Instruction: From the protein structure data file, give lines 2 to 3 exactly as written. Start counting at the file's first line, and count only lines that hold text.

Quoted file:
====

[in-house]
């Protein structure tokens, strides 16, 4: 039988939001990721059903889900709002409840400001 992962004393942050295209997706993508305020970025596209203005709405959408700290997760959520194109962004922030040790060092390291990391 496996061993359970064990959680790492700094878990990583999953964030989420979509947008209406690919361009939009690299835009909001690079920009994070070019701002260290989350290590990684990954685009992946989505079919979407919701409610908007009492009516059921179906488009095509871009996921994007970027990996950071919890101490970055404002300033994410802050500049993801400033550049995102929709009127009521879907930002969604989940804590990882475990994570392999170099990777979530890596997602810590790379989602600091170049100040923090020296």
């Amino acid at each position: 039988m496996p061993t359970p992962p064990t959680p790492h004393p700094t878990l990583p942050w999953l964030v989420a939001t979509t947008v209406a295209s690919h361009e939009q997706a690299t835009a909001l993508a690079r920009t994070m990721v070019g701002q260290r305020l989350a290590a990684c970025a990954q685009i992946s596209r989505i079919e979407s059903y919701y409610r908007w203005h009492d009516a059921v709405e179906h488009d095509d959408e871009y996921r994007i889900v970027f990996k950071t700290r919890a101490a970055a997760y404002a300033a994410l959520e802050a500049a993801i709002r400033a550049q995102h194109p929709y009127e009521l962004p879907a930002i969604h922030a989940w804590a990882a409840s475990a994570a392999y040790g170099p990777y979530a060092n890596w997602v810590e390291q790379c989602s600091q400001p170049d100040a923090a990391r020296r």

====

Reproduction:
């Protein structure tokens, strides 16, 4: 039988939001990721059903889900709002409840400001 992962004393942050295209997706993508305020970025596209203005709405959408700290997760959520194109962004922030040790060092390291990391 496996061993359970064990959680790492700094878990990583999953964030989420979509947008209406690919361009939009690299835009909001690079920009994070070019701002260290989350290590990684990954685009992946989505079919979407919701409610908007009492009516059921179906488009095509871009996921994007970027990996950071919890101490970055404002300033994410802050500049993801400033550049995102929709009127009521879907930002969604989940804590990882475990994570392999170099990777979530890596997602810590790379989602600091170049100040923090020296």
């Amino acid at each position: 039988m496996p061993t359970p992962p064990t959680p790492h004393p700094t878990l990583p942050w999953l964030v989420a939001t979509t947008v209406a295209s690919h361009e939009q997706a690299t835009a909001l993508a690079r920009t994070m990721v070019g701002q260290r305020l989350a290590a990684c970025a990954q685009i992946s596209r989505i079919e979407s059903y919701y409610r908007w203005h009492d009516a059921v709405e179906h488009d095509d959408e871009y996921r994007i889900v970027f990996k950071t700290r919890a101490a970055a997760y404002a300033a994410l959520e802050a500049a993801i709002r400033a550049q995102h194109p929709y009127e009521l962004p879907a930002i969604h922030a989940w804590a990882a409840s475990a994570a392999y040790g170099p990777y979530a060092n890596w997602v810590e390291q790379c989602s600091q400001p170049d100040a923090a990391r020296r």